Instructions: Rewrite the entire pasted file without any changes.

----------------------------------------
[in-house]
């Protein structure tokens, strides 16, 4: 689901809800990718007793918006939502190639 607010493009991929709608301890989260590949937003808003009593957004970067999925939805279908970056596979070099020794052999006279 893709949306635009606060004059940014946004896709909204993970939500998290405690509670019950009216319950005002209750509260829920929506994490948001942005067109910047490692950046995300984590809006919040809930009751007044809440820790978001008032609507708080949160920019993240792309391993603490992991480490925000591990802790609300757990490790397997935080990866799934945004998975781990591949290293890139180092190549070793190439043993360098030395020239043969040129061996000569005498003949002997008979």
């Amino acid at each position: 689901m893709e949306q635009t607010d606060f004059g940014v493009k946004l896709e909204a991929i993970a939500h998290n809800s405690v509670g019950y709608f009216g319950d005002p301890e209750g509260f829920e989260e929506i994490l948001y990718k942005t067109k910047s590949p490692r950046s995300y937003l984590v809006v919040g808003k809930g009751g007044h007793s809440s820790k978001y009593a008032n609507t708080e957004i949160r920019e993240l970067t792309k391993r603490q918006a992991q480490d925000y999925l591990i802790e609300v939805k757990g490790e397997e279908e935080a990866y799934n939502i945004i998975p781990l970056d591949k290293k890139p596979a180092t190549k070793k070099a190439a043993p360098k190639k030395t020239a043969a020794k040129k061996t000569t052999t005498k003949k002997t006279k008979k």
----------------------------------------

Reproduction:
[in-house]
């Protein structure tokens, strides 16, 4: 689901809800990718007793918006939502190639 607010493009991929709608301890989260590949937003808003009593957004970067999925939805279908970056596979070099020794052999006279 893709949306635009606060004059940014946004896709909204993970939500998290405690509670019950009216319950005002209750509260829920929506994490948001942005067109910047490692950046995300984590809006919040809930009751007044809440820790978001008032609507708080949160920019993240792309391993603490992991480490925000591990802790609300757990490790397997935080990866799934945004998975781990591949290293890139180092190549070793190439043993360098030395020239043969040129061996000569005498003949002997008979």
């Amino acid at each position: 689901m893709e949306q635009t607010d606060f004059g940014v493009k946004l896709e909204a991929i993970a939500h998290n809800s405690v509670g019950y709608f009216g319950d005002p301890e209750g509260f829920e989260e929506i994490l948001y990718k942005t067109k910047s590949p490692r950046s995300y937003l984590v809006v919040g808003k809930g009751g007044h007793s809440s820790k978001y009593a008032n609507t708080e957004i949160r920019e993240l970067t792309k391993r603490q918006a992991q480490d925000y999925l591990i802790e609300v939805k757990g490790e397997e279908e935080a990866y799934n939502i945004i998975p781990l970056d591949k290293k890139p596979a180092t190549k070793k070099a190439a043993p360098k190639k030395t020239a043969a020794k040129k061996t000569t052999t005498k003949k002997t006279k008979k």